The controversial rule requiring advisers to act in their clients’ best interests when it comes to managing retirement accounts is officially dead.
The Fifth Circuit Court, which covers Texas, Louisiana and Mississippi, confirmed this month that its split decision in March to end the Department of Labor’s fiduciary rule has been finalized. It also ruled the DOL must pay for the costs of the appeal.
Why kill the rule? The court had concluded that the Department of Labor, which oversees the fiduciary rule, “overreached” with its mission. The fiduciary rule, also known officially as the “Conflict of Interest” rule, states advisers have to give conflict-free advice on retirement accounts, putting their clients’ needs ahead of their own potential compensation. That means shifting away from commissions on various investment products and becoming completely transparent on what they do and the advice they provide.
The Obama administration, which proposed the rule, claimed it would save Americans $17 billion a year from conflicted advice. The U.S. rule was weaker than what other countries have in place to protect investors, such as in the U.K., where commissions are banned and advisers must pass harder tests, said Betsey Stevenson, a former member of the President’s Council of Economic Advisers who worked on the fiduciary rule, and currently a public policy and economics professor at the University of Michigan. “With the court undoing that, it means you have to ask really hard questions if you’re going to a financial adviser,” she said.
DOL fiduciary rule overturned in split decision (2-1). But bona fide fiduciary advisers continue to win in the marketplace. In the end, fiduciary will prevail.
— Ron Rhoades,JD,CFP® (@280lmtd) March 16, 2018
Financial advisers saw this coming, especially after the Trump administration delayed the rule’s implementation, and though some say they are disappointed by the turn of events, they seem hopeful that enough word has gotten out that not all financial advice is good advice. “The fact that it was so deeply fought on both sides has brought it to the forefront,” said Jeffrey Levine, the chief executive and director of financial planning at BluePrint Wealth Alliance. Years ago, prospective clients never asked him if he was a fiduciary but today, the topic comes up with regularity. Though no one knows for sure what will become of the rule, it appears the concept of conflict-free advice is here to stay, he said.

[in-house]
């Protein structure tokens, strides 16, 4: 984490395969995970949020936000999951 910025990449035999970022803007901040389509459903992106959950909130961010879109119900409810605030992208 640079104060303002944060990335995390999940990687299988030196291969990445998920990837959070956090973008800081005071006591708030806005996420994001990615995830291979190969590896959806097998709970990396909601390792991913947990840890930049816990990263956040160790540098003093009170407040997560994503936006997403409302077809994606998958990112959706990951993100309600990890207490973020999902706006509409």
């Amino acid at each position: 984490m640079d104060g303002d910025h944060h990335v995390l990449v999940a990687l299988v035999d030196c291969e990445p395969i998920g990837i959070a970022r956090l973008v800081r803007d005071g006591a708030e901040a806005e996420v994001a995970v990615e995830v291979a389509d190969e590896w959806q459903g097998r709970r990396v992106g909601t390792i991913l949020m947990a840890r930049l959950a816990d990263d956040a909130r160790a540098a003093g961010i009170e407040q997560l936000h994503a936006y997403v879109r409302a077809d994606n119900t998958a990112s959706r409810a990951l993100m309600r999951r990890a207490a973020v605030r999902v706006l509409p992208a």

In its March decision, the Fifth Circuit Court said the rule defined financial advice and who gives it too broadly, and that it was “unreasonable.” Opponents argue it will be too expensive to manage the accounts of small investors, and that it’s possible for advisers to charge commissions without conflict. (Some proponents of the rule agree that not all commissions are bad, like Levine, but they say transparency of fees is key when charging for advice.) The Securities Industry and Financial Markets Association (SIFMA), along with the U.S. Chamber of Commerce and the Financial Services Institute, said in a statement earlier this year the court ruled on the side of America’s retirement savers, and said the Securities and Exchange Commission should work on a rule that will not “limit choice for investors.” Meanwhile, critics of the overturning of the fiduciary rule, like Carolyn McClanahan, director of financial planning at Life Planning Partners, say they worry the SEC will release a watered-down version, now that there is no pressure from the Department of Labor’s rule.
Pleased that the Obama administration’s fiduciary rule has been struck down by the courts. It was Obamacare for financial planners. This is more good news for the economy. https://t.co/R7fJvwhfyQ
— Paul Ryan (@SpeakerRyan) March 16, 2018
A dark day for consumers and real financial advisors.
Not only for the overturning of the Fiduciary rule… also takes pressure off the SEC. :/ RT @wealth_mgmt: BREAKING NEWS: The Fifth Circuit Court of Appeals has ruled to vacate the DOL #FiduciaryRule https://t.co/Ihn9kpsl2g
— MichaelKitces (@MichaelKitces) March 16, 2018
Treasurers from 11 states have written to the SEC asking for a more stringent fiduciary rule, saying in a March 8 letter that “any standard less robust than [the DOL’s rule] does not provide adequate protection for investors.” Those states are Pennsylvania, Oregon, Iowa, Maryland, Rhode Island, Illinois, Washington, South Carolina, Vermont, Utah and Wyoming. “This implementation delay, and the accompanying non-enforcement agreement, represent a step back in terms of protecting the interests of retirement savers and investors,” they wrote.
Small investors are at risk of being most affected by the overturning of the rule, as they may not be able to afford a financial planner or have enough saved to qualify for some advisers’ services, and therefore go to anyone who could end up selling them unnecessary products, said McClanahan. She is warning investors to tread lightly when looking for a financial professional, and to urge legislators to find a common ground that would protect consumers and protect the consumer from “unscrupulous people who will take advantage of them.”
Not sure what to do now as an investor?
• Ask financial advisers for their credentials.
• Look up potential advisers and what their certifications mean as well as their backgrounds with tools like the Financial Industry Regulatory Authority’s BrokerCheck, which shows any complaints and years of service for brokers and firms.
• Ask how much they get paid, how they get paid and what various fees mean.
• Know what investment products are being suggested or used, and how they are managed.
• Research advice, such as rolling over your assets from a 401(k) to an individual retirement account.
“It may be a good choice for you, but maybe not,” Stevenson said. “You have a lot of options when it comes to your retirement savings.”